Greetings from SAKKE – Thoughts about Time Management
28 September 2022
On 24 September, I spoke at the SAKKE student event organized by the Association of Finnish Lawyers in Tampere. The topic was “jaksaminen työelämässä”, which roughly translates to well-being in, or coping with, your working life. Assessing these issues was a welcome exercise personally as well, and I’d like to share some related thoughts, specifically relating to time and time management.
- Occasionally, you should ask yourself that if this current week was the average week of the rest of your life, would you be happy with your life? On average, you would need to be able to live your life right now.
- On a related note, there will never be enough time. It is unrealistic to expect that in the near future, a balance would be waiting, where you would have time for everything you want to do and nothing has been waiting too long on your to-do list. Once you accept that there is not enough time and your to-do list is long, you will feel better and also manage more things with the time you do have.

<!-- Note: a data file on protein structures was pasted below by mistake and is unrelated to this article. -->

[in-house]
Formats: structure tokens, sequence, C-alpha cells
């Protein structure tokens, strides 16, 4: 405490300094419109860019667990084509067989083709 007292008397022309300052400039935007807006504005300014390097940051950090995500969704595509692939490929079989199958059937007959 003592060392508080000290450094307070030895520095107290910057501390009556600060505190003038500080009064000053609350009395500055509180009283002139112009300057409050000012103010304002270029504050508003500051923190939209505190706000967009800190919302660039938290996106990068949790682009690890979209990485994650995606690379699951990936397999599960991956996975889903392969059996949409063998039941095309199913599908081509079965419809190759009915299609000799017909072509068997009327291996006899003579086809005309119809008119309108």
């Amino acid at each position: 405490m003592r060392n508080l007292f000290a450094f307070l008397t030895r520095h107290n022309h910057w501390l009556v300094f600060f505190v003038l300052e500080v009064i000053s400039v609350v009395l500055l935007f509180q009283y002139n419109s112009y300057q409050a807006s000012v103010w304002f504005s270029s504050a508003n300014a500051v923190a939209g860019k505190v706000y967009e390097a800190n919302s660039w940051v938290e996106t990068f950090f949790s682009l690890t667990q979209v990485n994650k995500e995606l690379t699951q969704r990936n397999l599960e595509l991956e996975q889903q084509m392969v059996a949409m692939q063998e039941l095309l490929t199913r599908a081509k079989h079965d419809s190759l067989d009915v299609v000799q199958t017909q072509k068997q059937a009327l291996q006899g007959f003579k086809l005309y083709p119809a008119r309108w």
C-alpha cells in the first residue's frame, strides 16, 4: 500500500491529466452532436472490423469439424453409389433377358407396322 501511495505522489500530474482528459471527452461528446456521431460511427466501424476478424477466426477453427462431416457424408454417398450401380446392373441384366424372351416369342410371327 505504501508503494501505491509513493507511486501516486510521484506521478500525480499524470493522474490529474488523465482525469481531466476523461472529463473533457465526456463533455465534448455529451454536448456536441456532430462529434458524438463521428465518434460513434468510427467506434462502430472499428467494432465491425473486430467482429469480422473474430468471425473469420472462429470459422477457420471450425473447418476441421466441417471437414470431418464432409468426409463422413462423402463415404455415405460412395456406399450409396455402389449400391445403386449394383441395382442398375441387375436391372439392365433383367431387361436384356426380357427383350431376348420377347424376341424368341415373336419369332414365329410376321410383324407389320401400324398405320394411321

- You won’t have time for everything, but you need to have time for the things you value the most. Put those things in your calendar first and let everything else flow around them.
- Look for things you can choose not to do.
- Do, or do not do. Everything that is in the middle is less optimal. The ideal state of working would be that when you work, you just work, instead of stressing about the things you need to get started. And when you choose not to work, you instantly stop thinking about work. Although if a useful thought pops into your head while in the shower or when biking home, no need to feel bad about it.
- If you have a given amount of time and a number of things to do, your sequencing (the order in which you do things) can have a significant impact. Experiment with different ways of organizing your day.
- It is useful to take the initiative with scheduling. Many people will be happy to receive a thought-out proposal on how a project should proceed, and you will have the opportunity to have the deadlines fit your own calendar needs.
- Multi-tasking is a double-edged sword. You cannot listen to someone while typing emails, but hopefully you can attend many internal meetings while jogging.
- Optimizing your use of time can be under- or overappreciated. How you organize your time can make a clear difference, but the number of additional things you can get done by optimizing is still limited (see number two).
- There is a time and place for planning, but in using your time, the most important thing is to make the correct choice in each moment: will I start that difficult task right now, or will I imagine that tomorrow would be a better day to do it?